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Casualisation of workforce is a disgrace and should be banned says industry group

BHP workers
BHP workers

Regulatory authorities should prohibit industry managers from relying on high numbers of casual workers to keep operating mines, an industry group has urged.

The Construction, Forestry, Maritime, Mining and Energy Union (CFMMEU) believes the federal government should crack down against resources operations that save money by replacing permanent staff with cheaper casual labour hire workers.

It comes after One Nation Senator Malcolm Roberts recently expressed outrage in parliament about the dwindling number of permanent jobs and what he described to be exploitation of casual workers in the coal sector.

“Rampant casualisation is a disgrace and a cancer on our industry,” CFMEU mining and energy division general president Tony Maher said in a public statement. “We think One Nation should be targeting the real culprits – greedy mining bosses and governments that don’t back workers … like BHP (pictured) who are driving this agenda and the Morrison government, which refuses to change workplace laws to prevent casual exploitation.”

Half are casual

The union claims the typical Australian coal mine employs up to half or more of its workforce on a casual basis through labour hire companies. The strategy is not illegal under current workplace laws.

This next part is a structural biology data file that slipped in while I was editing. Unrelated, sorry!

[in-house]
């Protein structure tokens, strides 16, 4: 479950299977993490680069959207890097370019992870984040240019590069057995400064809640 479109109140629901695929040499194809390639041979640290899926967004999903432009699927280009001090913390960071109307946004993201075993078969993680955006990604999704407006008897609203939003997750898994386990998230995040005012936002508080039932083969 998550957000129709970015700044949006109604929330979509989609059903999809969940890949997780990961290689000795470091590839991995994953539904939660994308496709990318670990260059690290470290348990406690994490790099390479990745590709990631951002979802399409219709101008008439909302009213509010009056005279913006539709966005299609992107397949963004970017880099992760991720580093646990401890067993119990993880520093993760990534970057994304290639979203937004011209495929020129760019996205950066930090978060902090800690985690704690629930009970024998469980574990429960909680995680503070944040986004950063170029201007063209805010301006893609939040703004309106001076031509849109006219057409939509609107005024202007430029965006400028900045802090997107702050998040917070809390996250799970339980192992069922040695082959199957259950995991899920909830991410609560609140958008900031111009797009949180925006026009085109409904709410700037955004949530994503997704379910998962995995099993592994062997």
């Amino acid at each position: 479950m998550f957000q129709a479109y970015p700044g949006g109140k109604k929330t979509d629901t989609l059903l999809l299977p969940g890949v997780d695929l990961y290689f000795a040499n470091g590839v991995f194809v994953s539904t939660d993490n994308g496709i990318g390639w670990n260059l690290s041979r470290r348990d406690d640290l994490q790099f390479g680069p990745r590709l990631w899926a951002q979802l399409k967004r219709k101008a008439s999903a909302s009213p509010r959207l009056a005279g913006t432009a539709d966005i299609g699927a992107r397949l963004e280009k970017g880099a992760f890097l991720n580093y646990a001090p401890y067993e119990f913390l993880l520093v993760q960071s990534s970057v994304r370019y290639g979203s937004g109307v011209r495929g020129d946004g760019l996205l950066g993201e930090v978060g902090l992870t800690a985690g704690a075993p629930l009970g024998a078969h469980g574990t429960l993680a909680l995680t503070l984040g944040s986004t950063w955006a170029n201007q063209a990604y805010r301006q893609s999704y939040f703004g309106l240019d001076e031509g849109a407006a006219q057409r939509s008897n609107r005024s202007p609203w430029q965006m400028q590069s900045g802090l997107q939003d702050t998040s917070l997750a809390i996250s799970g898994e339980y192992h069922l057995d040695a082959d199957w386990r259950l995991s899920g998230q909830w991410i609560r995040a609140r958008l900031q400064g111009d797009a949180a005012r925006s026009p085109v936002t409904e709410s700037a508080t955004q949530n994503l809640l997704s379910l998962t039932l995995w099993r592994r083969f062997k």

“[They are] working alongside permanents on the same roster but for substantially less pay and worse conditions,” Maher said. “Our union has invested considerably in trying to change the law to better reflect community standards about the nature of casual work, particularly where it is not true ‘casual’ work but, more accurately, highly insecure permanent work.”

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‘Deeply unfair’

Although the senator believes it is illegal to employ coal miners casually because the Black Coal Mining Industry Award does not recognise casual employment, CFMMEU maintains enterprise agreements (EAs) allow casual work approved by the Fair Work Commission.

“These labour hire EAs leave people substantially worse off than permanent workers on union-negotiated site agreements with the mine operator,” Maher said. “In the absence of ‘same job, same pay’ laws, this is deeply unfair but not illegal.”

‘Complete rubbish’

He also dismissed the senator’s view that union involvement in Coal Long Service Leave, NSW Coal Services and other industry bodies could hinder workers’ interests as “complete rubbish”.

“Our involvement means we have retained one of the best long service leave schemes in the world for Australian coal miners – a national, portable scheme with 13 weeks’ leave after eight years whether they are permanent or casual, regardless of changing
employers or having a break from the industry,” Maher said. “In NSW, our involvement in coal services over many decades means we have the best health monitoring and surveillance regime for coal workers in the world.”

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